opinionBy Tony Hawkins
THE country's main opposition party is in disarray after a faction in the Movement for Democratic Change said at the weekend it had suspended the party leader Morgan Tsvangirai, in a move that could herald a split in the opposition.
The crisis at the MDC comes at a pivotal moment for Zimbabwe, where factions in the ruling Zanu PF party are already fighting to succeed 90-year old Robert Mugabe, who has ruled the landlocked country since independence from the UK in 1980.
Tsvangirai's MDC lost its third presidential election last July, prompting critics within the opposition movement to ask the 70-year old politician to hand power to a younger generation. But the announcement on Saturday of his suspension is the strongest sign yet of crisis within the party.
Tsvangirai, a former unionist, also challenged Mugabe at elections in 2002 and 2008, both of which were marred by violence and allegations of vote rigging. After the 2008 vote, the MDC joined Zanu-PF in a unity government, with Tsvangirai taking the post of prime minister.
The MDC vote to oust him as leader prompted political analysts to say that given the depth of mistrust and mutual hostility within rival factions in the movement it was impossible to see how a split in the opposition could be averted.
While on the face of it the main beneficiary of a split would be President Mugabe's Zanu PF, after last year's crushing electoral defeat the MDC in its current form no longer represents a serious threat to the government.
Mugabe's Achilles heel is not the political opposition, but Zimbabwe's deteriorating economic outlook and the deeply divisive infighting in the Zanu PF over his successor.
The Zimbabwean president and his party - which won more than two-thirds of the contested seats last July - have been pushing a controversial indigenisation policy under which they say all foreign companies operating in the southern Africa nation should be at least 51 per cent owned by black Zimbabweans.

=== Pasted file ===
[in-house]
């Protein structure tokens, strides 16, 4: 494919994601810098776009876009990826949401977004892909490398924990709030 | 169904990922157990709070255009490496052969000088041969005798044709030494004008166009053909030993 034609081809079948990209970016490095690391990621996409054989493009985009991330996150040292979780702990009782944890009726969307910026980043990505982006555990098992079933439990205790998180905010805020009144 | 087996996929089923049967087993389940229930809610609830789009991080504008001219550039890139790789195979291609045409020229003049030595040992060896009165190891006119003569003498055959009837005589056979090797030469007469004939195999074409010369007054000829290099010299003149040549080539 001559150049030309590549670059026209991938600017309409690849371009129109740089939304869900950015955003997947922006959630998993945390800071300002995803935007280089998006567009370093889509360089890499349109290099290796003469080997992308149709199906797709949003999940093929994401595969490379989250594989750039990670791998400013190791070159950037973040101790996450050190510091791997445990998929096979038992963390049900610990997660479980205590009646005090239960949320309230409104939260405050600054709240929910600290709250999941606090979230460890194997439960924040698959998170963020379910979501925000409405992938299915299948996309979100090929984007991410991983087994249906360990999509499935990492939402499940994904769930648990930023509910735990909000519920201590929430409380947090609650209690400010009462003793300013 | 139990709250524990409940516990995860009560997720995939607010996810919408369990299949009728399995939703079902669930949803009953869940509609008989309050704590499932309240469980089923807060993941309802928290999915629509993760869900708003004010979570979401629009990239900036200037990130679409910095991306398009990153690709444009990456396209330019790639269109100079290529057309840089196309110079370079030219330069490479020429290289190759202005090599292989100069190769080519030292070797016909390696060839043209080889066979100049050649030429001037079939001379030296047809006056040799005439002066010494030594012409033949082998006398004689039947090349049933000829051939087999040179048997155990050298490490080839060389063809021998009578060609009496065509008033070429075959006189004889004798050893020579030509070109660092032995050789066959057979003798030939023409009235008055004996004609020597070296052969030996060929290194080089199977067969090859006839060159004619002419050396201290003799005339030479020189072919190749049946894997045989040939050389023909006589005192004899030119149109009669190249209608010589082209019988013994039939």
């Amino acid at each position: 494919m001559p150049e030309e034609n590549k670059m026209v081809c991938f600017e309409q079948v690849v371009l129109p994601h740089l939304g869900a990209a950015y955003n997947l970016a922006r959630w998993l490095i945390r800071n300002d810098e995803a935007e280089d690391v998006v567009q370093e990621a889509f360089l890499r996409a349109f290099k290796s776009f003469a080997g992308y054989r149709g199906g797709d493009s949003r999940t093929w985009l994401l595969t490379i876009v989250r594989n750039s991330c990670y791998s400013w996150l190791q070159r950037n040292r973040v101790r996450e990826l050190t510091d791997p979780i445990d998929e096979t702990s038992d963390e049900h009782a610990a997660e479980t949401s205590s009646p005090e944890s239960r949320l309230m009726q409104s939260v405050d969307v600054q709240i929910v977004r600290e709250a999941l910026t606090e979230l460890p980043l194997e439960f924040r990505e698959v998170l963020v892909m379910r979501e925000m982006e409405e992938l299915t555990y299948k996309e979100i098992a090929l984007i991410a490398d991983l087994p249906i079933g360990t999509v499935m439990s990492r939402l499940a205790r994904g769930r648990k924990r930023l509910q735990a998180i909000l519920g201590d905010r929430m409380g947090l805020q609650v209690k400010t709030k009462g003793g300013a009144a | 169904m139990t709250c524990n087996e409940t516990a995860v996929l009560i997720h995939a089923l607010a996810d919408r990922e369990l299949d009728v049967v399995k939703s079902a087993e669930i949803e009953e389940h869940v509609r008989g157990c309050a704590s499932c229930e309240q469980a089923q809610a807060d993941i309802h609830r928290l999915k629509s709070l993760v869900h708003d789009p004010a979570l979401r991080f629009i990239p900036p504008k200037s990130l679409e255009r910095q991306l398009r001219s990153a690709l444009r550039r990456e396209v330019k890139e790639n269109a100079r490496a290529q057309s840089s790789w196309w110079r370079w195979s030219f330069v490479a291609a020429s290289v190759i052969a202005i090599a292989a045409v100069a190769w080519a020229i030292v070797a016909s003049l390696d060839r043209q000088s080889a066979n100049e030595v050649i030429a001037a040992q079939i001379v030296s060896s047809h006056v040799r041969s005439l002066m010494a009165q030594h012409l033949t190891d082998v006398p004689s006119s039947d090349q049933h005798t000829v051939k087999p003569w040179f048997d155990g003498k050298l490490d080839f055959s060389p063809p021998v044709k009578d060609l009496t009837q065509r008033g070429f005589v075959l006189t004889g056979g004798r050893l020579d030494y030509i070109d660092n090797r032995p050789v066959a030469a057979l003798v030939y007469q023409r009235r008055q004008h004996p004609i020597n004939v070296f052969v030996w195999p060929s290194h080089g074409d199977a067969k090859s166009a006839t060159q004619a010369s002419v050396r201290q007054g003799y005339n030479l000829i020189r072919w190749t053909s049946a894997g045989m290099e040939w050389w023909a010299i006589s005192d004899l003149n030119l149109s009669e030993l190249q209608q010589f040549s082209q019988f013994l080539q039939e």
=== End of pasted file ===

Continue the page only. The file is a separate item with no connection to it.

Tsvangirai, who alleged massive vote rigging, has opposed the policy, which in theory will affect miners, including Impala Platinum, a South Africa-based group and the biggest foreign investor in Zimbabwe, and manufacturers Nestlé and British American Tobacco.
The suspension of Tsvangirai was announced on Saturday following a meeting of the party's National Council in Harare. Samuel Sipepa Nkomo, secretary of the MDC Guardians Council - a group of party elders - said the National Council had voted overwhelmingly for Tsvangirai's suspension as party leader.
In a statement, the council said: "The MDC as we know it has abandoned its original founding values and principles. The party has been hijacked by a dangerous fascist clique bent on destroying the same and totally working against the working people of Zimbabwe."
Nkomo said 138 council members had attended the meeting at which 136 voted to suspend the party leader, along with his deputy Thokozani Khupe, the national chairman, and three other top officials.
But a spokesman for Tsvangirai said the meeting was illegal and "improperly constituted".
Douglas Mwonzora, MDC Information secretary and a staunch Tsvangirai loyalist, said the meeting was "clearly the work" of state security agents, the ruling party Zanu PF, President Mugabe, Welshman Ncube, the leader of a rival MDC faction, and "a few malcontents in our ranks who are trying to destroy the MDC".
He said the party would immediately call another meeting of the national council at which the dispute between Tsvangirai loyalists and the so-called "renewal faction", headed by Tendai Biti, former finance minister, would be settled.
Speaking after the meeting, Biti launched a bitter attack on the party leader, accusing Tsvangirai of "using violence as a way of settling disputes, corruption, and disrespect of the constitution". Officials within the opposition said a party split was now inevitable.
David Coltart, a founding member of the party and former education minister, said while he was not surprised by the development, he believed that Tsvangirai remained a "very popular figure". "We really do need him as part of the overall democratic forces," he said.
Eddie Cross, a senior opposition politician, said the movement to oust the party's leader had no "traction with the bulk of the membership" in the movement.